David Bullard writes on the events of the past couple of weeks
OUT TO LUNCH
Since the great lifting of the ban on alcohol we’ve been back to GnT’s of an evening. I tend to pour a generous measure because, after seven dry weeks, you really want to taste the gin and not the tonic. We normally restrict ourselves to the one generous measure but very occasionally the taste buds send an agitated signal to the brain telling it to mix another.
Mrs B is considerably slimmer than me and a second large GnT can play havoc with her jigsaw puzzle endeavours later in the evening. She becomes convinced that there is one piece missing and that I must have vacuumed it up earlier in the day. So I mix her a less potent version while I go for the full GnT monty. It’s all a matter of what the body can tolerate. In this case alcohol but it can just easily apply to free speech.
I mention this because it was as we were nursing a generous GnT on the evening of May 27th that my cell phone rang and I noticed the call was coming from Frans Cronje, CEO of the SA Institute of Race Relations (SAIRR). The line wasn’t great but after exchanging some pleasantries he told me the Daily Friend website was discontinuing my Sunday column and it was something to do with a provocative tweet I had made that day.
The specifics weren’t clear but I thanked him for letting me know and wished him a good evening. As I said in the only news interview I did, the SAIRR are quite entitled to decide who they publish and if they felt my column wasn’t up to standard then that was fine with me.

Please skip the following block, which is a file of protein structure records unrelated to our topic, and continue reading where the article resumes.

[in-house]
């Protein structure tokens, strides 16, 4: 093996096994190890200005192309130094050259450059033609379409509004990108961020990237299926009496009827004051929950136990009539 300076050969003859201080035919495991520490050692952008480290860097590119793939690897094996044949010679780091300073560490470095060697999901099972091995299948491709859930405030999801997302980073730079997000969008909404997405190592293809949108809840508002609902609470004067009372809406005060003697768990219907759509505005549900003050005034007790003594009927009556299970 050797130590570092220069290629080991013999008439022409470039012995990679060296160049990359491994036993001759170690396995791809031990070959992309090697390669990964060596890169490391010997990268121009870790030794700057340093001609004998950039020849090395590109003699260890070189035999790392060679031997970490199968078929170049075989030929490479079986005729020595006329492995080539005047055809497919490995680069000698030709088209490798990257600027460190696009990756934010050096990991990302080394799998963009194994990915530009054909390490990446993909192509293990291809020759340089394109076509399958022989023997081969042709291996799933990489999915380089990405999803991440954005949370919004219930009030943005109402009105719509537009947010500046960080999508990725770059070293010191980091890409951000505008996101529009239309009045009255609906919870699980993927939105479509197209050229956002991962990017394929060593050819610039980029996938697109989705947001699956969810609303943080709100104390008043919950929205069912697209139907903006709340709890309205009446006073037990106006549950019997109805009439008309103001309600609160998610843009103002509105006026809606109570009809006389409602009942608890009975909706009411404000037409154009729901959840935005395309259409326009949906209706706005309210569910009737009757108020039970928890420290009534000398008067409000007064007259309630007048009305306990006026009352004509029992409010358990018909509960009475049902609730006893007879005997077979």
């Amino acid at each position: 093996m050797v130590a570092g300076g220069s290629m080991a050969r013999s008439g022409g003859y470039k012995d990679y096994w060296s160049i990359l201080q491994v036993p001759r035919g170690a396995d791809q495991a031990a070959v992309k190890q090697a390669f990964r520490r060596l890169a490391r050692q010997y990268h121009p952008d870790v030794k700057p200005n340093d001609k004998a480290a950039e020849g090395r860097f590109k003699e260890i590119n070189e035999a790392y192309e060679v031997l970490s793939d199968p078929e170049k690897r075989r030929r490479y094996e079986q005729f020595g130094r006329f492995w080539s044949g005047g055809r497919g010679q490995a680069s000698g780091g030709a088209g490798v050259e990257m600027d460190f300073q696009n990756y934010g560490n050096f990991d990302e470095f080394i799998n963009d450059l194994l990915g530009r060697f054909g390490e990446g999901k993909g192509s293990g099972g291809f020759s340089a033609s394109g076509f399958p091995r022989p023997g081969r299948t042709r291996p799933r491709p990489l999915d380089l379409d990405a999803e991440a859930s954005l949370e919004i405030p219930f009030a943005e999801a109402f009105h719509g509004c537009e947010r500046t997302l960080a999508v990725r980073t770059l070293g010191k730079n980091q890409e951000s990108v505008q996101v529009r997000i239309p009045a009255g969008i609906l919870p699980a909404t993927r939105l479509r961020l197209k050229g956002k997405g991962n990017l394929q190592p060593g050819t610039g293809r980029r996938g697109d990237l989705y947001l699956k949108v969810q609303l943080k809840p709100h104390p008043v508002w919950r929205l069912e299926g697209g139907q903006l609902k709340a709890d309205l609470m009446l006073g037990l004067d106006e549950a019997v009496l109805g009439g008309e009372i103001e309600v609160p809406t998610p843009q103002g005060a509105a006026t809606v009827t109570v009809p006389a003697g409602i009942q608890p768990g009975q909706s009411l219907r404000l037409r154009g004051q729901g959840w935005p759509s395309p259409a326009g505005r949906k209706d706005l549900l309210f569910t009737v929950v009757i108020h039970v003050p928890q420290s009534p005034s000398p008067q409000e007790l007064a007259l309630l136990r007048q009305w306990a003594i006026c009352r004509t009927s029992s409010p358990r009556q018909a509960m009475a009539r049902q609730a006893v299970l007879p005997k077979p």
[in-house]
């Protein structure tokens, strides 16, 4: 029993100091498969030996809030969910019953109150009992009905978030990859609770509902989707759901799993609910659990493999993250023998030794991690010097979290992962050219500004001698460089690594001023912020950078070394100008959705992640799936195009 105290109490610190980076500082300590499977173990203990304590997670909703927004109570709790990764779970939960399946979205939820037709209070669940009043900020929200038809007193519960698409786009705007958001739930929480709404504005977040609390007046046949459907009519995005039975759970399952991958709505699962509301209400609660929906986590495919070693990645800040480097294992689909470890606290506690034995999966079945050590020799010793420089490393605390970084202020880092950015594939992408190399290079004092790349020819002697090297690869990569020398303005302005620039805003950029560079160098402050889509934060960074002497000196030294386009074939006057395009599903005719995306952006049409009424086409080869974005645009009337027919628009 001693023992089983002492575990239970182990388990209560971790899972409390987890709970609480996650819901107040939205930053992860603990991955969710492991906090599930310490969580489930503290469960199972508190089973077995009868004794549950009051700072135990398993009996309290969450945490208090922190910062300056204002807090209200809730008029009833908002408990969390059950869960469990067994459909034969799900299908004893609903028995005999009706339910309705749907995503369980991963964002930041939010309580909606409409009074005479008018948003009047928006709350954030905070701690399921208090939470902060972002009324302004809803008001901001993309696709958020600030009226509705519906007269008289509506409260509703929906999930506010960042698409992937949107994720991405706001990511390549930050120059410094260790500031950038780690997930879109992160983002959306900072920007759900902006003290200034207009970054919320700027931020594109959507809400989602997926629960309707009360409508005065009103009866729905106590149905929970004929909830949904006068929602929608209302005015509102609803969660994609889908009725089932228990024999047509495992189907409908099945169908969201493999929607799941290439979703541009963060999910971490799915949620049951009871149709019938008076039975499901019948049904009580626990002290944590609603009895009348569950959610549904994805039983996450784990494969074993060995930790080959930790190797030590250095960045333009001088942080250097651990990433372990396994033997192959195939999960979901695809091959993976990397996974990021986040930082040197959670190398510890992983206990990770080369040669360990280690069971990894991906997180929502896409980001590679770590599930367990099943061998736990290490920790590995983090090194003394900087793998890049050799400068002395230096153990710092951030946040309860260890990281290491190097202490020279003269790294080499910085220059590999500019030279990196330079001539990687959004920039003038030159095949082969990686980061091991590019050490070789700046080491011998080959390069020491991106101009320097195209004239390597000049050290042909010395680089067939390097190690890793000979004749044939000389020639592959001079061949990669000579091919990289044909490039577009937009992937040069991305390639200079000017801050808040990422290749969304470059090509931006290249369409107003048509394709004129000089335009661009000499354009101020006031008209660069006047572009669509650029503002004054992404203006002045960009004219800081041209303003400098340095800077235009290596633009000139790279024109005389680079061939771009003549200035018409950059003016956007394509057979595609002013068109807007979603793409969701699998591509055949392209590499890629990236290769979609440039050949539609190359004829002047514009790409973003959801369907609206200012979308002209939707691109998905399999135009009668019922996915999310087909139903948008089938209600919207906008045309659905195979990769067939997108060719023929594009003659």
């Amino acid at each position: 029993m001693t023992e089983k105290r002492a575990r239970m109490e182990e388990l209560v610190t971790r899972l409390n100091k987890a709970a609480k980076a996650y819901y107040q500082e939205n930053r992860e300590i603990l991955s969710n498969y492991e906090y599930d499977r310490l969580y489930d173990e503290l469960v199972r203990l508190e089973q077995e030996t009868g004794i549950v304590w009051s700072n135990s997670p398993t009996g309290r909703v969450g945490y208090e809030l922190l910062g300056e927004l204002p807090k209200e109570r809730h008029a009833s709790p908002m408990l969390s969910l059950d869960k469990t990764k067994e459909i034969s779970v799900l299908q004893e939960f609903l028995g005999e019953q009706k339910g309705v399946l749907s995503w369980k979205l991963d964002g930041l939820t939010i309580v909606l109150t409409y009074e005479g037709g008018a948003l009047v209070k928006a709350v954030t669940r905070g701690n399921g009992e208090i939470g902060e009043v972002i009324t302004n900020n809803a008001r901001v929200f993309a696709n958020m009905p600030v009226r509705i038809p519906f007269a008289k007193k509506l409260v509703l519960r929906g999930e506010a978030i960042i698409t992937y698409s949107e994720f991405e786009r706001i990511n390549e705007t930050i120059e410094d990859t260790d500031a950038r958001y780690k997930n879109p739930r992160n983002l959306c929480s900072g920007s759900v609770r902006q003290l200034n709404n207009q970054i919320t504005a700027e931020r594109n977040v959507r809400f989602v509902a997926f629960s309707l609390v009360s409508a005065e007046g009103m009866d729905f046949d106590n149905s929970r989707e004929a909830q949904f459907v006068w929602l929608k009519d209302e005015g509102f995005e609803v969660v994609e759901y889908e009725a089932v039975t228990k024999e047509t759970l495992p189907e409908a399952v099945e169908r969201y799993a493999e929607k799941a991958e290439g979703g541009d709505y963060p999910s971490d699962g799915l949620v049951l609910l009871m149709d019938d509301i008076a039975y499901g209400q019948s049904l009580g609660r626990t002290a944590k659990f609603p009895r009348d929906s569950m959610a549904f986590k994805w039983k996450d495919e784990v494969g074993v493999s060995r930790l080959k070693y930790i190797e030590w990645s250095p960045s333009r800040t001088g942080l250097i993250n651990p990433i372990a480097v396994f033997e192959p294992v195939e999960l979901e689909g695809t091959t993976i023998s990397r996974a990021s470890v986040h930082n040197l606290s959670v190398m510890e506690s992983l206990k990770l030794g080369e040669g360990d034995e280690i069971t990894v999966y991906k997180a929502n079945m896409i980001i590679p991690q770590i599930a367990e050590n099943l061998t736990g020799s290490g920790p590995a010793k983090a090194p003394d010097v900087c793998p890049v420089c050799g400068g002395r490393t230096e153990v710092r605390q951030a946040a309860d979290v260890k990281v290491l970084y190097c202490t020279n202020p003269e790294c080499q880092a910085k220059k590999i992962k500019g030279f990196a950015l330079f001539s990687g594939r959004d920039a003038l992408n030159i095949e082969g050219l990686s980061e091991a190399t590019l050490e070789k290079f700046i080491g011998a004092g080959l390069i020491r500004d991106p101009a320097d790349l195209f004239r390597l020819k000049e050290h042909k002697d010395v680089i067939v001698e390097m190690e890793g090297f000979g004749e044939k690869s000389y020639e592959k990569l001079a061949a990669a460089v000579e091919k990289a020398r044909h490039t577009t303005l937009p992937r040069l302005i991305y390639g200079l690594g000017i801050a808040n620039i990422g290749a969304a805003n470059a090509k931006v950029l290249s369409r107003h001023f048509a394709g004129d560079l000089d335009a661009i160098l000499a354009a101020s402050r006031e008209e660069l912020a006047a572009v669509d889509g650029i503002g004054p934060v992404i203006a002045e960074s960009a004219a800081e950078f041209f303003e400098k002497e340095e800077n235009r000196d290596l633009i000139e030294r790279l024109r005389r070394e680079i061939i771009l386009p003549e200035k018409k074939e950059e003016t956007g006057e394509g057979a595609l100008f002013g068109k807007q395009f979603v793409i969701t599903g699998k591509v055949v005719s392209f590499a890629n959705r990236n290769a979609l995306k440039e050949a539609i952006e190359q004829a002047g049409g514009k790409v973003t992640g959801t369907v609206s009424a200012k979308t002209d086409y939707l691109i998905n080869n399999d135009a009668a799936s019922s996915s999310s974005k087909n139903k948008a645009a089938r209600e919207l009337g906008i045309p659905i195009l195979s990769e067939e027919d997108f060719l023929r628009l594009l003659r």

I had been writing for the SAIRR for over a year and had enjoyed a good run. I always had exemplary editors and none of the copy of my often provocative columns was ever changed. I assumed that I would quietly disappear from, in fairness, a website that few people had ever heard of. What I never imagined was that it would soon cease to be a private matter between me and the SAIRR.
The following morning the story of my “sacking” was gleefully told in the mainstream media and Twitter was full of people brimming with impotent rage and eager to put the boot in with some of the most poisonous and threatening comments I have ever read.
At the same time as I was fielding the hate mail I was also delighted to receive plenty of support from readers of both the now extinct Daily Friend column and the Out to Lunch column as well as from some good friends from within the SAIRR. I sent an e-mail to the SAIRR thanking them for giving me the opportunity to write for them and wishing them well for the future.
But before I go any further allow me to introduce myself (as the Rolling Stones sang in Sympathy for the Devil). I have been writing columns on and off (but mostly on) since before 1994. I have always taken the view that there is no point in writing a column if somebody else controls what you are allowed to say.
So when I started writing regularly for the Sunday Times back in 1994 I was in the happy position of having no debt, no expensive dependents to support, a decent bank balance and plenty of forthright opinions which I felt needed to be shared. That puts you in a rather advantageous position as a columnist because it effectively makes you bullet proof. So when I was “sacked” in 2008 for writing an “offensive” piece about the probability of Chinese colonialisation it made not a jot of difference to the bank balance.
On the contrary; after a short sojourn at a villa in Umbria I returned to South Africa and started writing a column for an online publication called Freeracer which was part of the then Moneyweb stable. The column then moved to Moneyweb under Alec Hogg of which Politicsweb was also part.